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CHURCH, and in defence of her genuine do&trines. That particular is fixed upon, and discussed at large, in regard for which, the chief prejudices against the rest of these doctrines, and their abettors, are pretended to be entertained ; namely, the do&rine of Good-Works, or Christian Morality. Hence, it is intended to appear, that the characters in queltion are true Churchmen of a true Church, and therefore worthy of the Title, in the highest sense. And, if, in reality, this feeble effort should contribute to this end ; if, through the blessing of God, it should, in any measure, cause the true principles of the Establishment to be more respected ; if, in any degree, it should render it a more creditable thing to preach the real doctrines of the Church in the Church, the labour of the writer would be rewarded abundantly. This, he is confident, would be produ&ive of proportionable good, to both Church and State. For, without arraigning the principle of those who think otherwise, as intentionally bad, only in the faithful proinulgation of these doctrines can he fee any effe&tual opposition to the present alarming progress of Infidelity and Profligacy; and only in the promulgation of them in strict conformity to the established plan, can he expect any good effects of the Pulpit, that are sober, general, and permanent; and that are not counteracted by a nearly proportionable degree of disorder and mischief.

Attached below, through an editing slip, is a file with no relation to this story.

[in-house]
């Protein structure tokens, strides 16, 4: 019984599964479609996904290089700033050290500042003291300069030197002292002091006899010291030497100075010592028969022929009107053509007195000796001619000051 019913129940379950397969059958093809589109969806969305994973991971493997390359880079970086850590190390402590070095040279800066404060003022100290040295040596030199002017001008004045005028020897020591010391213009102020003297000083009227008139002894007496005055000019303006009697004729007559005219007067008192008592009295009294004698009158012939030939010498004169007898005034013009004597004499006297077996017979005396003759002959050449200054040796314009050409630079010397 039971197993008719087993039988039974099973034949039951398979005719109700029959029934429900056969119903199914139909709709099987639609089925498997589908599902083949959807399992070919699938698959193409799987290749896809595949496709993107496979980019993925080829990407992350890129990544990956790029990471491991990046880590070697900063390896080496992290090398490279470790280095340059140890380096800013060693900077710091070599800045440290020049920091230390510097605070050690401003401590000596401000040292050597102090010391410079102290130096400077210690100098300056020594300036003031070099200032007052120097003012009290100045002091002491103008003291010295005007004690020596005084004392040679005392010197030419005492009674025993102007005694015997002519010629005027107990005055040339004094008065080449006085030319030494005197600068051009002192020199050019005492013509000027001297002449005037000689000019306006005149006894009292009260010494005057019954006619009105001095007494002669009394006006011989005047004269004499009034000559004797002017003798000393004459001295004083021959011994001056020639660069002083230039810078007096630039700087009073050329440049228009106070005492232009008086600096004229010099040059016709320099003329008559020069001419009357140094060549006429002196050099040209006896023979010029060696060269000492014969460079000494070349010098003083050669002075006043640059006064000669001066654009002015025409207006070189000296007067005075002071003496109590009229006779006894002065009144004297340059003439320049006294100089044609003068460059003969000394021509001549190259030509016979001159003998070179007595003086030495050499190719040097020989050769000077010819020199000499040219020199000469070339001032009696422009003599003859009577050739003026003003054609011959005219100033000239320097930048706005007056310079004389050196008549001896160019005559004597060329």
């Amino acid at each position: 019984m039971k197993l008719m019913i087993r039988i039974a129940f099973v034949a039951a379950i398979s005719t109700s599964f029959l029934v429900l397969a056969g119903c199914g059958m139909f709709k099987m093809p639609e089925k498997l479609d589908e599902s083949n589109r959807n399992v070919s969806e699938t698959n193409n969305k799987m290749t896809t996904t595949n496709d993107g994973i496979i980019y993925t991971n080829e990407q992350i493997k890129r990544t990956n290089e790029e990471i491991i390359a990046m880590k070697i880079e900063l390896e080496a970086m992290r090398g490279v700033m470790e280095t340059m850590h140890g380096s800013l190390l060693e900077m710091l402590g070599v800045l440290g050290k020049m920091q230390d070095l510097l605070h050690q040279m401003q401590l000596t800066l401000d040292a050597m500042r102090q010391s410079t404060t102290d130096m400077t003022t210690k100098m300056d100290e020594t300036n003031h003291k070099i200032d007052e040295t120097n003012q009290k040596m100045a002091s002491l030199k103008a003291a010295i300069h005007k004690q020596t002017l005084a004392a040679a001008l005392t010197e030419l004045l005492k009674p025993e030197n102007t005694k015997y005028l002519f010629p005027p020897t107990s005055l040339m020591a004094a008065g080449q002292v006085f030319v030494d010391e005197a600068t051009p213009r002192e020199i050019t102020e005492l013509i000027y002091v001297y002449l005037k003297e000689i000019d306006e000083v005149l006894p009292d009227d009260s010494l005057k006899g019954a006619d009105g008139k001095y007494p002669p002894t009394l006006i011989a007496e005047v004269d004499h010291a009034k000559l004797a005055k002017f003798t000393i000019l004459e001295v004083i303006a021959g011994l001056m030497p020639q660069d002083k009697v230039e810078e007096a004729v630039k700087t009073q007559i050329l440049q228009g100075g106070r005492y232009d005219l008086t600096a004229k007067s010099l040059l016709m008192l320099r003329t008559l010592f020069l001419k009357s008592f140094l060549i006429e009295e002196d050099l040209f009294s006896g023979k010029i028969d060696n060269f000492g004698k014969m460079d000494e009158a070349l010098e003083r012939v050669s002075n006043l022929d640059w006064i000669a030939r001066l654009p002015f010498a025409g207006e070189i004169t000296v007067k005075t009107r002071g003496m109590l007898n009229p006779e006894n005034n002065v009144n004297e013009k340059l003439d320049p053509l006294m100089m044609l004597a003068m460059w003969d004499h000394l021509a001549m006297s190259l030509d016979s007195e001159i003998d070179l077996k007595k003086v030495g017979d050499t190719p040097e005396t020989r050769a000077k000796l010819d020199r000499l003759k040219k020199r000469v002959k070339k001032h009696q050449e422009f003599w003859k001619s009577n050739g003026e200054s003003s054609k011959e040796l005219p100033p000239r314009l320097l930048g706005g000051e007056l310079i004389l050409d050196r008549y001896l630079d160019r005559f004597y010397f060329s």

OWN CONCESSIONS,_and the COMPLAINTS OF SEVERAL
| CHẠP. VI.